AND circuit 84 checks that if the vertical projection of the defect exceeds X% Lmin and if its horizontal projection exceeds k Lmin, the defect imples a rejection (W4 at level 1). Line W1 is high (W1 at level 1) when the vertical projection exceeds Lmin -A. Lines W1, W4 and W5 are connected to an OR circuit 85 if only one of these three lines is high, line 53A is high, the defect is inacceptable and the module is rejected. Line W5 is issued from lines L15, M15, U15 and V15 which, as seen below, are high as soon as at least one of the two projections along the directions considered, exceeds the dimension of the analysis window (15 pixels). OR circuit 86 receives lines L15 and M15. OR circuit 87 receives U15 and V15. And multiplexer 88 controlled by conductor direction θ selects the appropriate pair of lines. It will be easier to understand the operation of block 52A by using the detailed description of the circuits which are shown on FIGS. 23 and 24. FIG. 23 shows block 79 which is used to memorize the analysis window. This block includes 21 shift registers of 2048 bits referenced RD01 to RD21, since analysis window 75 covers 21 lines (between pixels 0111 and 2111). These shift registers are fed in cascade. Each register as RD01 is connected to a 21-bits shift register RD01A corresponding to the 21 columns of the analysis window. This register is provided with parallel outputs, i.e. the contents of each cell can be accessed. It contains all the pixels in position 01YY, YY varying from 01 to 21, i.e. all the pixels of the first line, however, only pixel 0111 is useful to constitute the analysis window (see FIG. 20). One proceeds in the same way for all the other registers. For instance, register RD11A contains all the pixels of the eleventh line, i.e. pixels 1101 to 1121. All these pixels are used at least one time to constitute the analysis window.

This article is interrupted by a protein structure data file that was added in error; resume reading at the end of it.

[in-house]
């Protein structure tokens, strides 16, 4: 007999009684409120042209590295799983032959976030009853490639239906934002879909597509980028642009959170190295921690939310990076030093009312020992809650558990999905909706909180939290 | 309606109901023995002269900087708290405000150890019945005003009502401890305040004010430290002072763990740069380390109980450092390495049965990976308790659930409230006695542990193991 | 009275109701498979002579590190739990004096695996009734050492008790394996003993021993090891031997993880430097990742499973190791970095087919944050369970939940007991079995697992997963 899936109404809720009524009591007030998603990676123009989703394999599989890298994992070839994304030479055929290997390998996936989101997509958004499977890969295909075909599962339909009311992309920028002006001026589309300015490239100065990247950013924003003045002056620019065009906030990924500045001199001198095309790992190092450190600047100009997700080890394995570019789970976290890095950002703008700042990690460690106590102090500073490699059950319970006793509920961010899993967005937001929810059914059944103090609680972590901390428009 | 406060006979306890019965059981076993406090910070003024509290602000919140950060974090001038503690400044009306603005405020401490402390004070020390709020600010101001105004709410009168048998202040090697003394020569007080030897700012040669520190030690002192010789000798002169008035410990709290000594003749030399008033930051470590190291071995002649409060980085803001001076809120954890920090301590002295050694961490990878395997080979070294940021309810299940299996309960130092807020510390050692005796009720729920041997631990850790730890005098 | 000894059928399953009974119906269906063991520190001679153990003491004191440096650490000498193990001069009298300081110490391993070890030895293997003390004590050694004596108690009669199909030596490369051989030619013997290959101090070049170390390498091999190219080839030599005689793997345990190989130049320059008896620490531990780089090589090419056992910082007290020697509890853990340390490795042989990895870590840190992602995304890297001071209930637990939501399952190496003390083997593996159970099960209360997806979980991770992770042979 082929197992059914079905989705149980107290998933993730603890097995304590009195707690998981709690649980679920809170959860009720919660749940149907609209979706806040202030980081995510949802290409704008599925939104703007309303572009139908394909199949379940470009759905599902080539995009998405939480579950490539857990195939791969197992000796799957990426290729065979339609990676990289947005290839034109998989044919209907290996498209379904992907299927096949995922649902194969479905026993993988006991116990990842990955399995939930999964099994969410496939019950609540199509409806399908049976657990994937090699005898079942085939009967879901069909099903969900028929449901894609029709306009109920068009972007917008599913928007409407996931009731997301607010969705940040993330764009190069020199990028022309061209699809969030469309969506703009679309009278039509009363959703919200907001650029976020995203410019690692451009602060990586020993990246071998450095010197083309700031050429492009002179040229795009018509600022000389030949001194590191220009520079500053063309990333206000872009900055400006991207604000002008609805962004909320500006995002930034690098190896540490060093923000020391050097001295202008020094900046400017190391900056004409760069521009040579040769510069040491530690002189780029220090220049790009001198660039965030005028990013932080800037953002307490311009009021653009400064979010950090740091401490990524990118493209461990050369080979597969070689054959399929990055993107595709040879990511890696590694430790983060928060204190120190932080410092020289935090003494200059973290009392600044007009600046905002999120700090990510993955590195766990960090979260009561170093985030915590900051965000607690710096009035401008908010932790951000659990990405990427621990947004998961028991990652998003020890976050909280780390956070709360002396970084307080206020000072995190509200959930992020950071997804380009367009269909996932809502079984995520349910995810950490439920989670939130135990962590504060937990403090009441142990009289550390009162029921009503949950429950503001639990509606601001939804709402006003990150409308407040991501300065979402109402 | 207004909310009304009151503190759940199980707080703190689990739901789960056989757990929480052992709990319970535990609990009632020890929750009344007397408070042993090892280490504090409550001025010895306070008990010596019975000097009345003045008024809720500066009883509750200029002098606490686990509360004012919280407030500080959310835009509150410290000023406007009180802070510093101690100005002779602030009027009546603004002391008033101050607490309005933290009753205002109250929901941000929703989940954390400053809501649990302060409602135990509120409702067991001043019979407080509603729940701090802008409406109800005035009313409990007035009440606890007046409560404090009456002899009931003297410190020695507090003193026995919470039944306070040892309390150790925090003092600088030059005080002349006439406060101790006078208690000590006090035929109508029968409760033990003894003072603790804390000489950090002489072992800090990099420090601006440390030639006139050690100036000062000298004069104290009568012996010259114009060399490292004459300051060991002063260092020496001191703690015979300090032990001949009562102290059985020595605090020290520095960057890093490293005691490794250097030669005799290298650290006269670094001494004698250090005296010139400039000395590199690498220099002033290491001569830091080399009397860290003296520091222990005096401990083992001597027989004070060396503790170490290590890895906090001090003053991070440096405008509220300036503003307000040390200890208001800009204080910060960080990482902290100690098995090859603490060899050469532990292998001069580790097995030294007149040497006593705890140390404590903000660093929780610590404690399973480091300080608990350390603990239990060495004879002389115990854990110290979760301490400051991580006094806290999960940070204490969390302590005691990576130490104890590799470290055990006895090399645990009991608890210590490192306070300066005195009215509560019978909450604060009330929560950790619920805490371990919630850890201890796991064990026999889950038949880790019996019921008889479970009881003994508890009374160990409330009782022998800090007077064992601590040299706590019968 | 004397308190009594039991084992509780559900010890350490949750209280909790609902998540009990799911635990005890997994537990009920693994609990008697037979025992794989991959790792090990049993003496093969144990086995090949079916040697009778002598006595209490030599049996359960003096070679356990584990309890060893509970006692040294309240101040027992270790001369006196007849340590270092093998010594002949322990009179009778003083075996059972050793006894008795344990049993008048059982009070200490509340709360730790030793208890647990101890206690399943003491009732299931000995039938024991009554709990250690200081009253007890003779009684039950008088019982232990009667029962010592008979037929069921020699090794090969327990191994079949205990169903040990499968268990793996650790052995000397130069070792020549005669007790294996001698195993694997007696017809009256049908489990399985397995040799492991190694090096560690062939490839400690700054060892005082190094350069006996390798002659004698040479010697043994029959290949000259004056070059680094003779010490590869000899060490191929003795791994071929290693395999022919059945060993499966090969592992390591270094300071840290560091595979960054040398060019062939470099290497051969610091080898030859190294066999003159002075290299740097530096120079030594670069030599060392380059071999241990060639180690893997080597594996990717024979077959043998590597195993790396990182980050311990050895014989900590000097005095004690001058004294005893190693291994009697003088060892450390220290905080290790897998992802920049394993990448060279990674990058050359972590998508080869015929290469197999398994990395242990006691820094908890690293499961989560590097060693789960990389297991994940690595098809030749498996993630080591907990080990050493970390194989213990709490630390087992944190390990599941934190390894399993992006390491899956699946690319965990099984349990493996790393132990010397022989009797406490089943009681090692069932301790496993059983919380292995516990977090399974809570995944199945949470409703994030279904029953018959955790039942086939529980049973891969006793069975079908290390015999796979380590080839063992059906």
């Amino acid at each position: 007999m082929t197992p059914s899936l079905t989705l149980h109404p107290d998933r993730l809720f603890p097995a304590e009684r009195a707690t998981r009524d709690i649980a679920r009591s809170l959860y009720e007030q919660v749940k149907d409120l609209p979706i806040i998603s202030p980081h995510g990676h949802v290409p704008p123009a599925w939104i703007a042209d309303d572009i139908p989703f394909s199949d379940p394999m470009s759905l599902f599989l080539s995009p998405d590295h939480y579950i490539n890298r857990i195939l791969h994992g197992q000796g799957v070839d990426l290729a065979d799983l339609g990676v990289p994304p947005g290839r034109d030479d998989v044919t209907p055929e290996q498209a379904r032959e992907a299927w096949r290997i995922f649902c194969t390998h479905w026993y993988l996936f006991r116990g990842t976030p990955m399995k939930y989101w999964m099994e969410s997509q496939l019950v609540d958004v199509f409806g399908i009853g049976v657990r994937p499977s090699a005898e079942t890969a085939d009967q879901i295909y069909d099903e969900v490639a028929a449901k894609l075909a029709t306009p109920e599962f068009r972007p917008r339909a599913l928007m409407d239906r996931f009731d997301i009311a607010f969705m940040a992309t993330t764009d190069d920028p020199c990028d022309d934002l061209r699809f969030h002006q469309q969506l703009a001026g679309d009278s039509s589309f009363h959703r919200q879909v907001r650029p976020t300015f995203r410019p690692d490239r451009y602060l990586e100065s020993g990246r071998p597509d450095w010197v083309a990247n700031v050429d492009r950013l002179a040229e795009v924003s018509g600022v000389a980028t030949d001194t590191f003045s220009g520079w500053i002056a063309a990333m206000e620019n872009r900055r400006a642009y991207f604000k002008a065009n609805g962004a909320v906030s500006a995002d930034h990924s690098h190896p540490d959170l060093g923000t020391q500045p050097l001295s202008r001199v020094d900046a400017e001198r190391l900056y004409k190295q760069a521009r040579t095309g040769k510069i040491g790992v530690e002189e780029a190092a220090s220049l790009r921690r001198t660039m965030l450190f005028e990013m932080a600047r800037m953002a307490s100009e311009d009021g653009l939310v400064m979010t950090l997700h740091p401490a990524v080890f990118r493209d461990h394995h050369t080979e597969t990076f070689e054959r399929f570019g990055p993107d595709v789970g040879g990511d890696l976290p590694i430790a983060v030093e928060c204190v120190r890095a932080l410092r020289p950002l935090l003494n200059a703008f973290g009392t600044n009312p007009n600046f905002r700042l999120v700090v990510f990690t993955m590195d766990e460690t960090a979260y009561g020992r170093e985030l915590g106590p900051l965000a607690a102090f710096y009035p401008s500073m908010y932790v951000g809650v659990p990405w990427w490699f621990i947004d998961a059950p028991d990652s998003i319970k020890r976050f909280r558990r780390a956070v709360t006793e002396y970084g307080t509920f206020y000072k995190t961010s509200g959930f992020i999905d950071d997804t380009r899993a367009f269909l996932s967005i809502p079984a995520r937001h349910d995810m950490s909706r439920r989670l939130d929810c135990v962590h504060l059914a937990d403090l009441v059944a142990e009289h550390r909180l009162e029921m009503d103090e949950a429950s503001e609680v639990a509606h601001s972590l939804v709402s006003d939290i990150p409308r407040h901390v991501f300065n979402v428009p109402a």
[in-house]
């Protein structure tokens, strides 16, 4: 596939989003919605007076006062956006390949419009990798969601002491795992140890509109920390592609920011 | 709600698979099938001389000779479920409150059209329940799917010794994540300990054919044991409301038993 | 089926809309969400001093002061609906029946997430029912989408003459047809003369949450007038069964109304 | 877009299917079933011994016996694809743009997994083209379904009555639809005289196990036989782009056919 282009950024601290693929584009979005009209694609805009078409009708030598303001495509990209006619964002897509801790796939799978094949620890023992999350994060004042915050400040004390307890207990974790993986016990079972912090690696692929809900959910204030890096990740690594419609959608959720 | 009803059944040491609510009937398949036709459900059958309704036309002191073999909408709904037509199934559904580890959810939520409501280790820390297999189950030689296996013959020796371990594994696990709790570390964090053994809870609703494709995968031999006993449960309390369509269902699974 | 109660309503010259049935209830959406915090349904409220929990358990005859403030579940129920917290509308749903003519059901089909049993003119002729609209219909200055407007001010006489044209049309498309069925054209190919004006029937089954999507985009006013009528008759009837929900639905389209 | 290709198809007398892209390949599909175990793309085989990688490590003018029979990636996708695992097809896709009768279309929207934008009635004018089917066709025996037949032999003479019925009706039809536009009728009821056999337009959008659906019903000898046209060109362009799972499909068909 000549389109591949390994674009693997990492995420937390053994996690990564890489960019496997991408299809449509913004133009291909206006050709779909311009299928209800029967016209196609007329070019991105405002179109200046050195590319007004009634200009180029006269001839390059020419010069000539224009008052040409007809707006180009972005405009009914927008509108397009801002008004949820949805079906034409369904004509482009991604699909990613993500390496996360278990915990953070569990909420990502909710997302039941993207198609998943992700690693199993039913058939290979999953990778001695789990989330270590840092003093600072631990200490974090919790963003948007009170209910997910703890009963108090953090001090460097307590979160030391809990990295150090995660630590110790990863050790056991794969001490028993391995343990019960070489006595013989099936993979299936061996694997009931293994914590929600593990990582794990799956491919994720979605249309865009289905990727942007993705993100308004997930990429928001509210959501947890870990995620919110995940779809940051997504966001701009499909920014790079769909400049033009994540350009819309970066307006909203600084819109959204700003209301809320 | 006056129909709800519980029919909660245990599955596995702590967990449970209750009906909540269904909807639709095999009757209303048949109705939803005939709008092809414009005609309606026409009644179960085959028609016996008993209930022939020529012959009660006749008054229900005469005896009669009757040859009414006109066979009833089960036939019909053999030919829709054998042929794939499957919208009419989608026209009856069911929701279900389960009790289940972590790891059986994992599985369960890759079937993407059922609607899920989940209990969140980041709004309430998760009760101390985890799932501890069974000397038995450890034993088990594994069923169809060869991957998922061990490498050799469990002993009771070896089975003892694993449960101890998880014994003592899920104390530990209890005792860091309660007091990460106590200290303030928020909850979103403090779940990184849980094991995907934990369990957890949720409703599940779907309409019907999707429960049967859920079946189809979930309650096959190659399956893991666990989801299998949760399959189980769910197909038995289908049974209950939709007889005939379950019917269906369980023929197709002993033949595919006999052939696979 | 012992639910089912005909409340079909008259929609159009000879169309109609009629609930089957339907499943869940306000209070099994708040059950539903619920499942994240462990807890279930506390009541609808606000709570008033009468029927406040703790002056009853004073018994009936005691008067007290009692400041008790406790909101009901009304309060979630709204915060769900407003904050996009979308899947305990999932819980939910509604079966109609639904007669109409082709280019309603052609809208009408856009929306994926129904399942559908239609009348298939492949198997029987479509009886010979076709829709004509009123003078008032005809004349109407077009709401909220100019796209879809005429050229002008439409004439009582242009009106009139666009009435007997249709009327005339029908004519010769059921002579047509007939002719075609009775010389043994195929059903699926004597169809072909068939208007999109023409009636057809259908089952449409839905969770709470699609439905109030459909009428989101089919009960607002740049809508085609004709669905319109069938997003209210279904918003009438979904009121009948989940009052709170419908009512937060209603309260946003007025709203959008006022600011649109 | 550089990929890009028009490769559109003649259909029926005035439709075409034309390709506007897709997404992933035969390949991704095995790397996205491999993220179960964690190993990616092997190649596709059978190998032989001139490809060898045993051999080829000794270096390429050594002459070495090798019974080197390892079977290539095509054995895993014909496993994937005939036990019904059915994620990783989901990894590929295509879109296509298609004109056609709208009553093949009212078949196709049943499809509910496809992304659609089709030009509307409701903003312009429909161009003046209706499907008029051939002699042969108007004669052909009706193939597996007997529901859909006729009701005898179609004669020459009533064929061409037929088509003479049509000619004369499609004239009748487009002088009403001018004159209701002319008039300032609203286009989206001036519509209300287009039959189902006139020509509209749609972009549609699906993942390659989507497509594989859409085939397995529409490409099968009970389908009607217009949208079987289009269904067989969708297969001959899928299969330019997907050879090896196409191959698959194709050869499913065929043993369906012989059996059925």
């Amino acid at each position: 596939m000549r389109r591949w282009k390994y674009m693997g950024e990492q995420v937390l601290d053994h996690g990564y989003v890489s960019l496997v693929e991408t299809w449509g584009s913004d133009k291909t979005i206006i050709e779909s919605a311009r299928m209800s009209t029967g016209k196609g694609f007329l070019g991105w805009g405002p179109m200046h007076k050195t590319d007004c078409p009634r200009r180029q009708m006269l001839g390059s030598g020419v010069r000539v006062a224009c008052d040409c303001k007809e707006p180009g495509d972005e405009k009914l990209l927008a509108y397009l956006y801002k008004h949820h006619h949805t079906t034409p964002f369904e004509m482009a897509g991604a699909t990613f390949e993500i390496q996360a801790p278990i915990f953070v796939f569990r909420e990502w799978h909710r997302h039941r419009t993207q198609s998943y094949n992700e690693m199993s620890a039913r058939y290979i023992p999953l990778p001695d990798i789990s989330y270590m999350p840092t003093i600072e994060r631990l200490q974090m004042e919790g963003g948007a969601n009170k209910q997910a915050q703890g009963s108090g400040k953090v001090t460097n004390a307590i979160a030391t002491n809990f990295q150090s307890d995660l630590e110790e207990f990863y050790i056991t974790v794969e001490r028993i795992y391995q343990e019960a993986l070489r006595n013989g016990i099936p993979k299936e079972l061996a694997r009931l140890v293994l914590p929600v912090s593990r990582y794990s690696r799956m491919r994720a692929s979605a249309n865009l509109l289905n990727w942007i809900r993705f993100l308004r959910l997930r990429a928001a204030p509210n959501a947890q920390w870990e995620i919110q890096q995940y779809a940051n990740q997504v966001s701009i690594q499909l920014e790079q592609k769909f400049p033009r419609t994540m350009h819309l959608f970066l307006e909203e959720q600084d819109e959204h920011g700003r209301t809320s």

Defect 76 of FIGS. 20 and 21 is characterized in that the pixels in positions 1011, 1110, 1111, 1112 and 1113 are provided with a binary 1 value.

Circuits 80 are provided to compute the defect lengths.